What the Eyes Don't See

by Mona Hanna-Attisha

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Chapters 22–24 Summary and Analysis

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Last Updated on May 7, 2021, by eNotes Editorial. Word Count: 1470

Chapter 22

A week after the press conference, Dr. Hanna-Attisha received a call from Eden Wells, the chief medical officer for the state of Michigan. Eden wanted to talk more about Dr. Hanna-Attisha’s research and compare it to the state’s data. It would later be revealed that Eden had been commissioned by Nick Lyon to disprove Dr. Hanna-Attisha’s research. However, after looking at the research, Eden stuck up for her and claimed that her research was valid. By October, the county had declared a public health emergency. Nick Lyon was to give a press conference, and at the time of the conference, Dr. Hanna-Attisha was to be granted access to the entire state’s blood-lead data.

Dr. Hanna-Attisha attended the conference, despite not being invited. Eden, Nick Lyon, Brad Wurfel, Dan Wyant (the head of MDEQ), and Mayor Walling were there. They unveiled a ten-point plan action plan to correct the lead issue, but it had little substance, and it still minimized the lead problem and the state’s negligence. After the conference, an argument occurred between Jamie Gaskin, the CEO of United Way, and the director of urban initiatives. Dr. Hanna-Attisha confronted Wurfel, who apologized to her, but she believed he should be apologizing to the people of Flint. Dan Wyant also approached her and gave her a halfhearted apology. The author reveals that both Wyant and Wurfel were fired soon afterward.

The next day, the University of Michigan began distributing water filters to the people of Flint. Dr. Hanna-Attisha spent time with her family and texted Jenny to let her know that the children of Flint would be protected.

Chapter 23

Chapter 23 acts as a kind of follow-up to the events of the water crisis. Emails and government documents were made public, and the author comments on how disturbing some of these are when considered in context. For instance, despite being aware of a potential lead issue far earlier in 2015 than August and September (when the main events of the story take place), the Flint government was clearly more concerned with calming people and protecting itself than testing the water to see if there was any validity to the claims. Additionally, government buildings invested in a stock of water coolers for its employees, despite telling residents the water was safe. When government officials did collect water samples, they did so in such a way that low lead levels would be revealed: running faucets for several minutes before collecting the water, so that lead deposits would disperse, and collecting from houses that they knew did not have lead pipes. Even when some tests did show high lead levels, they simply threw this data out. Despite claims that they had added corrosion-controlling chemicals to the water, there is no evidence that this ever happened. Further, after the water switch, there was a large increase in Legionnaire’s disease, which is also related to poor water control. The fact that the government knowingly ignored all of this, the author states, might be a case of racism, or callousness, or—given the fact that some deaths occurred—manslaughter.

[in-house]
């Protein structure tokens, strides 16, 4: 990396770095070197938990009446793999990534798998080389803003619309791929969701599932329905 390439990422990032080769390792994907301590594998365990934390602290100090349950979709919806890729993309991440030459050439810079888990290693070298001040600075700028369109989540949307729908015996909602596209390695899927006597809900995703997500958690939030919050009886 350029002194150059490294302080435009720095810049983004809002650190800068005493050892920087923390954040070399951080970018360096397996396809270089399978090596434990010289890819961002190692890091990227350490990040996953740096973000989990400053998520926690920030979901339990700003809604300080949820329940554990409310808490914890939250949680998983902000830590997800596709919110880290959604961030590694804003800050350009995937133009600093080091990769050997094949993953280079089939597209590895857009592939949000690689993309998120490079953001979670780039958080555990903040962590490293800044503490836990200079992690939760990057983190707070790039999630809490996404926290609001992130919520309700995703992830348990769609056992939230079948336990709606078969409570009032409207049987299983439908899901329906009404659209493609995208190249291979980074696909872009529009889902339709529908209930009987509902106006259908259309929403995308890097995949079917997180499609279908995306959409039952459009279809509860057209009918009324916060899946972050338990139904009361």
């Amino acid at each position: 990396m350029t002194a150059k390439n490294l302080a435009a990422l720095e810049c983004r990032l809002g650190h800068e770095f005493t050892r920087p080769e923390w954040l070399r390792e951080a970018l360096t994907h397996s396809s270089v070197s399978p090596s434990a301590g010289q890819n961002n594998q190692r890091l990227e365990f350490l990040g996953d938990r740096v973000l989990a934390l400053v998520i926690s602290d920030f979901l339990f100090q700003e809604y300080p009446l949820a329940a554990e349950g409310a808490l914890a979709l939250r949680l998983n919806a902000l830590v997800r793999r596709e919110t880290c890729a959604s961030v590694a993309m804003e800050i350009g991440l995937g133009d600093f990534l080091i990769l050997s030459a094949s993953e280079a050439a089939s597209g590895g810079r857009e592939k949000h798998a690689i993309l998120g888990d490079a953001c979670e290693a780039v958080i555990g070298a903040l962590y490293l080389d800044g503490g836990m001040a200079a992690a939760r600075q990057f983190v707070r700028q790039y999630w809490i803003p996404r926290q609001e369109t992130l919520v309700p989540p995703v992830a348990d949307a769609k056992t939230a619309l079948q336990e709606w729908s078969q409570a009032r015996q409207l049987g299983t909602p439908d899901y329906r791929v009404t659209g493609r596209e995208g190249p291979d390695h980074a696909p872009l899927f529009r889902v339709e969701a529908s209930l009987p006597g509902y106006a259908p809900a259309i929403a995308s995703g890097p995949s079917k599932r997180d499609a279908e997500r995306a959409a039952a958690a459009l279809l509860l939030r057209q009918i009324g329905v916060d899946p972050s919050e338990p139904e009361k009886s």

The war was not entirely over, however. Dr. Hanna-Attisha and her team wanted to see the water source switched back. They had previously been told that it was impossible because the pipeline that had carried Detroit’s Lake Huron water to Flint had been sold. However, a week after the ten-point action plan was unveiled, and after receiving funds and donations from several sources, the governor agreed to make the switch back during a press conference. It was also during this press conference that he revealed toxic levels...

(This entire section contains 1470 words.)

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of lead had been found in three Flint schools. Dr. Hanna-Attisha was elated that they had decided to switch back to the original source of water, but she could barely keep herself together for her upcoming pediatric residents meeting when she learned about the schools.

Dr. Hanna-Attisha describes the celebrities and even presidential candidates who came through Flint following the water crisis. The most important, she states, was Senator Debbie Stabenow, whom she had wanted to meet for years. When Dr. Hanna-Attisha shared her research with Stabenow, the senator promised to find federal funds to help fix Flint; she also promised a full investigation. The same day, the EPA created a safe drinking water task force for Flint, which eventually led to a change in the way that states were legally able to collect water samples.